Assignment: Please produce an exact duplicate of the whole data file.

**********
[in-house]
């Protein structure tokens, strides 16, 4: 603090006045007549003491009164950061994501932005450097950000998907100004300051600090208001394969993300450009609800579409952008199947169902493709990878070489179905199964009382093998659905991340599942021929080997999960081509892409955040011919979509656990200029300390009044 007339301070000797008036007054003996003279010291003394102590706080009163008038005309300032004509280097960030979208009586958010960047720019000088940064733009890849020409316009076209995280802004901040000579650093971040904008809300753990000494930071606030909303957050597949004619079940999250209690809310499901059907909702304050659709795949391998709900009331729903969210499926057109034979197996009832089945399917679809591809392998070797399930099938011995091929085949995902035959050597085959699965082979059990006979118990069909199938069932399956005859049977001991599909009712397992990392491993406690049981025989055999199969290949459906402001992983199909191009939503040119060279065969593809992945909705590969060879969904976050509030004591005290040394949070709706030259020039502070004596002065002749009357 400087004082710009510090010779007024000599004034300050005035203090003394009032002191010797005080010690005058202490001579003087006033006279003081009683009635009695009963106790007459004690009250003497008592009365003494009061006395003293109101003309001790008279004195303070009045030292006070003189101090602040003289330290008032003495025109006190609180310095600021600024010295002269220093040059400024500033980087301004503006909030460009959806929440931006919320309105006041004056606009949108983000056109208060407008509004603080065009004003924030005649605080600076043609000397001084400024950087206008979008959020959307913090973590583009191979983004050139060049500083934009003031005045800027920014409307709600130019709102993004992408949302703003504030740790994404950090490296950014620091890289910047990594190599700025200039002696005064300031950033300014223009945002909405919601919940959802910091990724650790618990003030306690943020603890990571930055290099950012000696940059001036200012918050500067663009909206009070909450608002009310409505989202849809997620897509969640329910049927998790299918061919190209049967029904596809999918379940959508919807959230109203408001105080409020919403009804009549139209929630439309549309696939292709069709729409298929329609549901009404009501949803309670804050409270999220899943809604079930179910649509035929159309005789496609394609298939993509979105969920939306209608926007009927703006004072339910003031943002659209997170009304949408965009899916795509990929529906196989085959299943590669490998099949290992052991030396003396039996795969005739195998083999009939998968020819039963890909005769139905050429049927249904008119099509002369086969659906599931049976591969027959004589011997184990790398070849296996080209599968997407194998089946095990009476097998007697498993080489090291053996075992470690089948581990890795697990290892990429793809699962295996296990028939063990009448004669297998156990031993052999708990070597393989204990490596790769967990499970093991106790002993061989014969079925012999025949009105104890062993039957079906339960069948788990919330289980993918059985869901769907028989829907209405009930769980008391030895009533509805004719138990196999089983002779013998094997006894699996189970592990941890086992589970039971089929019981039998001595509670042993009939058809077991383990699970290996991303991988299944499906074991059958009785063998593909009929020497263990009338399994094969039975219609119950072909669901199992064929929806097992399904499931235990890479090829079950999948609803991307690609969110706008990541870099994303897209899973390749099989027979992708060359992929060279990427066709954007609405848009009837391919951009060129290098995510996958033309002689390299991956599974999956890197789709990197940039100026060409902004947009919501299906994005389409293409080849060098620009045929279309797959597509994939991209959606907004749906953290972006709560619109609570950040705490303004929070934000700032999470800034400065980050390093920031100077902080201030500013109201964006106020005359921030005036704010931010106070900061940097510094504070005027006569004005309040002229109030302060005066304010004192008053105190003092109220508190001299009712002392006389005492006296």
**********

[in-house]
């Protein structure tokens, strides 16, 4: 603090006045007549003491009164950061994501932005450097950000998907100004300051600090208001394969993300450009609800579409952008199947169902493709990878070489179905199964009382093998659905991340599942021929080997999960081509892409955040011919979509656990200029300390009044 007339301070000797008036007054003996003279010291003394102590706080009163008038005309300032004509280097960030979208009586958010960047720019000088940064733009890849020409316009076209995280802004901040000579650093971040904008809300753990000494930071606030909303957050597949004619079940999250209690809310499901059907909702304050659709795949391998709900009331729903969210499926057109034979197996009832089945399917679809591809392998070797399930099938011995091929085949995902035959050597085959699965082979059990006979118990069909199938069932399956005859049977001991599909009712397992990392491993406690049981025989055999199969290949459906402001992983199909191009939503040119060279065969593809992945909705590969060879969904976050509030004591005290040394949070709706030259020039502070004596002065002749009357 400087004082710009510090010779007024000599004034300050005035203090003394009032002191010797005080010690005058202490001579003087006033006279003081009683009635009695009963106790007459004690009250003497008592009365003494009061006395003293109101003309001790008279004195303070009045030292006070003189101090602040003289330290008032003495025109006190609180310095600021600024010295002269220093040059400024500033980087301004503006909030460009959806929440931006919320309105006041004056606009949108983000056109208060407008509004603080065009004003924030005649605080600076043609000397001084400024950087206008979008959020959307913090973590583009191979983004050139060049500083934009003031005045800027920014409307709600130019709102993004992408949302703003504030740790994404950090490296950014620091890289910047990594190599700025200039002696005064300031950033300014223009945002909405919601919940959802910091990724650790618990003030306690943020603890990571930055290099950012000696940059001036200012918050500067663009909206009070909450608002009310409505989202849809997620897509969640329910049927998790299918061919190209049967029904596809999918379940959508919807959230109203408001105080409020919403009804009549139209929630439309549309696939292709069709729409298929329609549901009404009501949803309670804050409270999220899943809604079930179910649509035929159309005789496609394609298939993509979105969920939306209608926007009927703006004072339910003031943002659209997170009304949408965009899916795509990929529906196989085959299943590669490998099949290992052991030396003396039996795969005739195998083999009939998968020819039963890909005769139905050429049927249904008119099509002369086969659906599931049976591969027959004589011997184990790398070849296996080209599968997407194998089946095990009476097998007697498993080489090291053996075992470690089948581990890795697990290892990429793809699962295996296990028939063990009448004669297998156990031993052999708990070597393989204990490596790769967990499970093991106790002993061989014969079925012999025949009105104890062993039957079906339960069948788990919330289980993918059985869901769907028989829907209405009930769980008391030895009533509805004719138990196999089983002779013998094997006894699996189970592990941890086992589970039971089929019981039998001595509670042993009939058809077991383990699970290996991303991988299944499906074991059958009785063998593909009929020497263990009338399994094969039975219609119950072909669901199992064929929806097992399904499931235990890479090829079950999948609803991307690609969110706008990541870099994303897209899973390749099989027979992708060359992929060279990427066709954007609405848009009837391919951009060129290098995510996958033309002689390299991956599974999956890197789709990197940039100026060409902004947009919501299906994005389409293409080849060098620009045929279309797959597509994939991209959606907004749906953290972006709560619109609570950040705490303004929070934000700032999470800034400065980050390093920031100077902080201030500013109201964006106020005359921030005036704010931010106070900061940097510094504070005027006569004005309040002229109030302060005066304010004192008053105190003092109220508190001299009712002392006389005492006296």